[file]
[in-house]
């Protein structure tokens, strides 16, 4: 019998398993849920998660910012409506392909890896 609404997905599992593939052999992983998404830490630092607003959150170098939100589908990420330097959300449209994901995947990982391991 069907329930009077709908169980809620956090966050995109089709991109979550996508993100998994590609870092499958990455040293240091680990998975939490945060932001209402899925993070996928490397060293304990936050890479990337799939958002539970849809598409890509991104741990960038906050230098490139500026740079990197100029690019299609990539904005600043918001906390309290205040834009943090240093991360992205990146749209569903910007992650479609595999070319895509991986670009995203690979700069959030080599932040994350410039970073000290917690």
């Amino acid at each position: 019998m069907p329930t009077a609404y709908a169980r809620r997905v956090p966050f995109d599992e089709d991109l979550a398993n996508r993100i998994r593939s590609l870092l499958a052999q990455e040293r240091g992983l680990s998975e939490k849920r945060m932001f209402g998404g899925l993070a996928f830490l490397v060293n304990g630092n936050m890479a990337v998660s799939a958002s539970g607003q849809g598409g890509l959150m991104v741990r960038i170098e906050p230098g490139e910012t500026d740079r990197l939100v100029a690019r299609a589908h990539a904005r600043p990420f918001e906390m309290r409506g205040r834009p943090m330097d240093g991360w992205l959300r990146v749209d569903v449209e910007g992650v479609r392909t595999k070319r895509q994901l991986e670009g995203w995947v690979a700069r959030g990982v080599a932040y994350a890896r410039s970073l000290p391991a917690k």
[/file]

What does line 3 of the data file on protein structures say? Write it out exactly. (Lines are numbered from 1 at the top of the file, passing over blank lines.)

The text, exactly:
């Amino acid at each position: 019998m069907p329930t009077a609404y709908a169980r809620r997905v956090p966050f995109d599992e089709d991109l979550a398993n996508r993100i998994r593939s590609l870092l499958a052999q990455e040293r240091g992983l680990s998975e939490k849920r945060m932001f209402g998404g899925l993070a996928f830490l490397v060293n304990g630092n936050m890479a990337v998660s799939a958002s539970g607003q849809g598409g890509l959150m991104v741990r960038i170098e906050p230098g490139e910012t500026d740079r990197l939100v100029a690019r299609a589908h990539a904005r600043p990420f918001e906390m309290r409506g205040r834009p943090m330097d240093g991360w992205l959300r990146v749209d569903v449209e910007g992650v479609r392909t595999k070319r895509q994901l991986e670009g995203w995947v690979a700069r959030g990982v080599a932040y994350a890896r410039s970073l000290p391991a917690k």